ABSTRACT: In this talk I will briefly explain how neuroscientists investigate the strategies used by animals to make decisions and the neural mechanisms underlying such strategies. I will then provide an example in which we have studied the behavior of rats performing a task in which they have to listen to an auditory stimulus and decide between two alternatives basing their decision on the information provided by the stimulus. By tracking the position of the rats using a machine learning tool we were able to characterize how they combine their previous experience with the incoming stimulus information, and show that they flexibly update an initial decision by incorporating new incoming information.
19/01/23 | Giovanni Dalmasso (CRM) | 4D reconstruction of developmental trajectories using spherical harmonics
ABSTRACT: Normal organogenesis cannot be recapitulated in vitro for mammalian organs, unlike in species including Drosophila and zebrafish. Available 3D data in the form of ex vivo images only provide discrete snapshots of the development of an organ morphology. Here, we present a computer-based approach to recreate its continuous evolution in time and space from a set of 3D volumetric images. This method is based on the remapping of shape data into the space of the coefficients of a spherical harmonics expansion where a smooth interpolation over time is simpler. This approach had been tested on mouse limb buds and embryonic hearts. A key advantage of this method is that the resulting 4D trajectory can take advantage of all the available data while also being able to interpolate well through time intervals for which there are little or no data. This allows for a quantitative, data-driven 4D description of mouse limb morphogenesis.
15/12/22 | Alfonso Garmendia (CRM) | Deformation Quantization
ABSTRACT: The goal of quantization is to associate a C*-algebra (a quantum space) to any Poisson manifold (a classical space) in a way that preserves the symmetries. This talk tries to convey the motivation and a summary on deformation quantization with examples.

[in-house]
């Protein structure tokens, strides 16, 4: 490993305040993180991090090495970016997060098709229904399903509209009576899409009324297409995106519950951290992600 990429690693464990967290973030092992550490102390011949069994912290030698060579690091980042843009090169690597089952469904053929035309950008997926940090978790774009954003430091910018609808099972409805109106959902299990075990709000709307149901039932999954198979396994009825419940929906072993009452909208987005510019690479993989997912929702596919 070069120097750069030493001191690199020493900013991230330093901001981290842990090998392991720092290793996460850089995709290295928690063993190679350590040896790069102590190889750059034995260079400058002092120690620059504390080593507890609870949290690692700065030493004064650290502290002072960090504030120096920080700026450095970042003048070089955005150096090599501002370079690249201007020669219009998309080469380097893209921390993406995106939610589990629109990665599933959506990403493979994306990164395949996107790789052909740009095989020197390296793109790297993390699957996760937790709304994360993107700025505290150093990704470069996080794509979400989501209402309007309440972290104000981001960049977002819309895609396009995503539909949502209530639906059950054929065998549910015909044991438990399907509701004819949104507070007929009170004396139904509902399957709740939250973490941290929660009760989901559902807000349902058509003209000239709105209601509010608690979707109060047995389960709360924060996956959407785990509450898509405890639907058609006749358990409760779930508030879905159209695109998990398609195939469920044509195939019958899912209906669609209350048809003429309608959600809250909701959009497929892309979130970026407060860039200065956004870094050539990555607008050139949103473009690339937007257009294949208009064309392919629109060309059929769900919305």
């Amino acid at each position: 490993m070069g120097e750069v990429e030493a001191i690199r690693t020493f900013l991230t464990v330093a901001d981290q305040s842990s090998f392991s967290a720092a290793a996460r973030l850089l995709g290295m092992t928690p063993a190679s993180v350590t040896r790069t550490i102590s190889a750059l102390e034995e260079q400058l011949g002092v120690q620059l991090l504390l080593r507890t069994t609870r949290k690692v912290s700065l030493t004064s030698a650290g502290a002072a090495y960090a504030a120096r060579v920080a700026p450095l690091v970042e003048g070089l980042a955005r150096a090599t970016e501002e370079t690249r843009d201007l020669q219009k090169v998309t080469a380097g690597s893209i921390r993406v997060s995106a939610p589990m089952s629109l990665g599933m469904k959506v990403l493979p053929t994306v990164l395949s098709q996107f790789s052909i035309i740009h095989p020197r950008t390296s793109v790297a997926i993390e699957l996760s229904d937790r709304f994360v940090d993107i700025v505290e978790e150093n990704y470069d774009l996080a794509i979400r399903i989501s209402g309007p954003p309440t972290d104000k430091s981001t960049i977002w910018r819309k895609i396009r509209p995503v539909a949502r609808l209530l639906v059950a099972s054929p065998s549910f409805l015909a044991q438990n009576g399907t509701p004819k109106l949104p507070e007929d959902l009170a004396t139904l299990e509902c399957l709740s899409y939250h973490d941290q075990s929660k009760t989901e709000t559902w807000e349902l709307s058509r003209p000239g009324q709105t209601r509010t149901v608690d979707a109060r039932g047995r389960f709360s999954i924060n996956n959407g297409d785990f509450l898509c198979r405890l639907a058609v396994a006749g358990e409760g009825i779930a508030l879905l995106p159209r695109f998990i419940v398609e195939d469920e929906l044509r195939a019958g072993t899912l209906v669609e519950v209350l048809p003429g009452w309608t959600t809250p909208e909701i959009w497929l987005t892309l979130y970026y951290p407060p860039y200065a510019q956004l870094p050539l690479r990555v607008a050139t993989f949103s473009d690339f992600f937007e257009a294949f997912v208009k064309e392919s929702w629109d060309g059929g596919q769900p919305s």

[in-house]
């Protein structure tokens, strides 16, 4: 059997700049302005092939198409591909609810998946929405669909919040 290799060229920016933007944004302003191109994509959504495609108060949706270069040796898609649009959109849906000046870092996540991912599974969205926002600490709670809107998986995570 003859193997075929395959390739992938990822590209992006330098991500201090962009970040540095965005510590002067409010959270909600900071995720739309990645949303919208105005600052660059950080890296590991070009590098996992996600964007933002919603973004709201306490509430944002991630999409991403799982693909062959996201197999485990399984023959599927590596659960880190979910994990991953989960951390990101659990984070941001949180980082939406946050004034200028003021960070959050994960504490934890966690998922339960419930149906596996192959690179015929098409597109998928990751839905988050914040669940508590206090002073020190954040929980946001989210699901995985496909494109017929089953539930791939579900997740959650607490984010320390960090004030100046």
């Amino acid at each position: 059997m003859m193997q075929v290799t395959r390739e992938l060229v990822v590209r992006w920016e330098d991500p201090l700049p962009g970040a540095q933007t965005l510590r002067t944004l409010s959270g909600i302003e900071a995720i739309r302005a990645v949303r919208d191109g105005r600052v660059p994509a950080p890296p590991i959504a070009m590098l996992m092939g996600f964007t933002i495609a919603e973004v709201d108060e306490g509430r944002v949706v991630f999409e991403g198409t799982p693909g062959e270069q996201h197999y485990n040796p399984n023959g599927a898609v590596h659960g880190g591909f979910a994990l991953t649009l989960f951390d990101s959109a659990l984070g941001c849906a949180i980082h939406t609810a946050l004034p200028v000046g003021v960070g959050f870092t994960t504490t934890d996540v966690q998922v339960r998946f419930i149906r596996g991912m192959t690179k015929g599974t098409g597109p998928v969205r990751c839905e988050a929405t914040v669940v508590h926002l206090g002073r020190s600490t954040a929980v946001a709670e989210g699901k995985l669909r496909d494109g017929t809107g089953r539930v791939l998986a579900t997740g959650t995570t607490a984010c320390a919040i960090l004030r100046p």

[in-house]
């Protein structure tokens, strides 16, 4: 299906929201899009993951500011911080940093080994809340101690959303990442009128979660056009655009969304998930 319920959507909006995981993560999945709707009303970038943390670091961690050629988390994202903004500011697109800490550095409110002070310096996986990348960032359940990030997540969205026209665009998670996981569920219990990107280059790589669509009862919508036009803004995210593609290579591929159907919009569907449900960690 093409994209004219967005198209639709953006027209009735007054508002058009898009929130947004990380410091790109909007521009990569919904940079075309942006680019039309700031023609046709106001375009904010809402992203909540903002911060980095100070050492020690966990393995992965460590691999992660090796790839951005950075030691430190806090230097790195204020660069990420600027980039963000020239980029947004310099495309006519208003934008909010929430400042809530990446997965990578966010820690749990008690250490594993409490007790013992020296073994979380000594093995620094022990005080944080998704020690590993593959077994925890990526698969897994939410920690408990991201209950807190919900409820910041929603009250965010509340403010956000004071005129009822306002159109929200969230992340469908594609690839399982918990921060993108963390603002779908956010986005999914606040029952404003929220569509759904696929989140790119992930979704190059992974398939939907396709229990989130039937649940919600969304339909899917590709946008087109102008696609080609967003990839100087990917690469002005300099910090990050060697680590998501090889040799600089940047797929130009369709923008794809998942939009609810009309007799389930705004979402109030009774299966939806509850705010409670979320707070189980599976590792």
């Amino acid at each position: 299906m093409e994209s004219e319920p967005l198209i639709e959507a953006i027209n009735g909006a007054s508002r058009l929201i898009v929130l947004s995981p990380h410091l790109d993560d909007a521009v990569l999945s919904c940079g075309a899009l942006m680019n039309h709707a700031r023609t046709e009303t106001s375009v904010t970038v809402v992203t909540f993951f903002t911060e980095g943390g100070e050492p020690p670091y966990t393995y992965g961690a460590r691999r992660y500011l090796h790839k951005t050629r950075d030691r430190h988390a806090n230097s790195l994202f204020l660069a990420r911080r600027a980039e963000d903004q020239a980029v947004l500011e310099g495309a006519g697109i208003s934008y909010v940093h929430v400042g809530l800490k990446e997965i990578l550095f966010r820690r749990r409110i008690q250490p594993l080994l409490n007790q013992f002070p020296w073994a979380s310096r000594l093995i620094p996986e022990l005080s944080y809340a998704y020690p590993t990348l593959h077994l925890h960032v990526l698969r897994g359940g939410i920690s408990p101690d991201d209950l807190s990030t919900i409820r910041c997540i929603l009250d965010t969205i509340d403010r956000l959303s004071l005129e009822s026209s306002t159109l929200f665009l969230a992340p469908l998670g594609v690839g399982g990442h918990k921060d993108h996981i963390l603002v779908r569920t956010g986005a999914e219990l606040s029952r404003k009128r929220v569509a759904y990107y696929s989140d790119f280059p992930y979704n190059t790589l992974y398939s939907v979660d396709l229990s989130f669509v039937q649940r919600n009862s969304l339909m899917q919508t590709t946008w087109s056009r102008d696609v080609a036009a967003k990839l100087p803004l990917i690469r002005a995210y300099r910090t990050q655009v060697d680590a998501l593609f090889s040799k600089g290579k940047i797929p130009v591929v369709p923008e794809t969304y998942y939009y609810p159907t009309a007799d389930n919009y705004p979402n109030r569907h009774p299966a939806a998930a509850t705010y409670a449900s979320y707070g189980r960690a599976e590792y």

01/12/22 | Angelica Torres (CRM) | Algebraic Geometry and line reconstruction in Computer Vision
ABSTRACT: The 3D image reconstruction problem aims to create a 3D model of a scene or object starting from 2D images. This process is done in four stages: Feature identification in the images, point and line matching, camera estimation and triangulation, and construction of the 3D model. Stages two and three of the process deal mainly with geometric information that can be studied algebraically. This is precisely where Algebraic Geometry comes into play. In this talk I will introduce the 3D image reconstruction problem and the algebraic tools that allow to model the cameras and image features, I will also define the point and line Multiview varieties, and finally mention some algebraic results on the geometry of points and lines that can be reconstructed effectively.
18/11/22 | Mar Giralt-Miron (UPC) | Chaotic dynamics, exponentially small phenomena and Celestial Mechanics
ABSTRACT: A fundamental problem in dynamical systems is to prove that a given model has chaotic dynamics. One of the methods employed to prove this type of motions is to verify the existence of transversal intersections between the stable and unstable manifolds of certain objects. Then, there exists a theorem (the Smale-Birkhoff homoclinic theorem) which ensures the existence of chaotic motions.
In this talk we present a method to analyze the distance and transversality between certain stable and unstable manifolds when a small perturbation is added to an integrable system. In particular, we consider the case where the distance between manifolds is exponentially small. This implies that this difference cannot be detected by expanding the manifolds into a series with respect to the small perturbation parameter. Therefore, classical perturbation theory cannot be applied.
Finally, we apply these techniques to a celestial mechanics problem. In particular, we study the Lagrange point L 3 in the restricted planar circular 3-body problem.
|Giovanni Dalmasso||CRM Postdoctoral Researcher | Cancer Modelling Lab|
|Gerard Farré||CRM Postdoctoral Researcher | Dynamical Systems|
|Roser Homs||CRM Postdoctoral Researcher | Computational & Mathematical Biology|
|Manuel Molano||CRM Postdoctoral Researcher | Computational Neuroscience|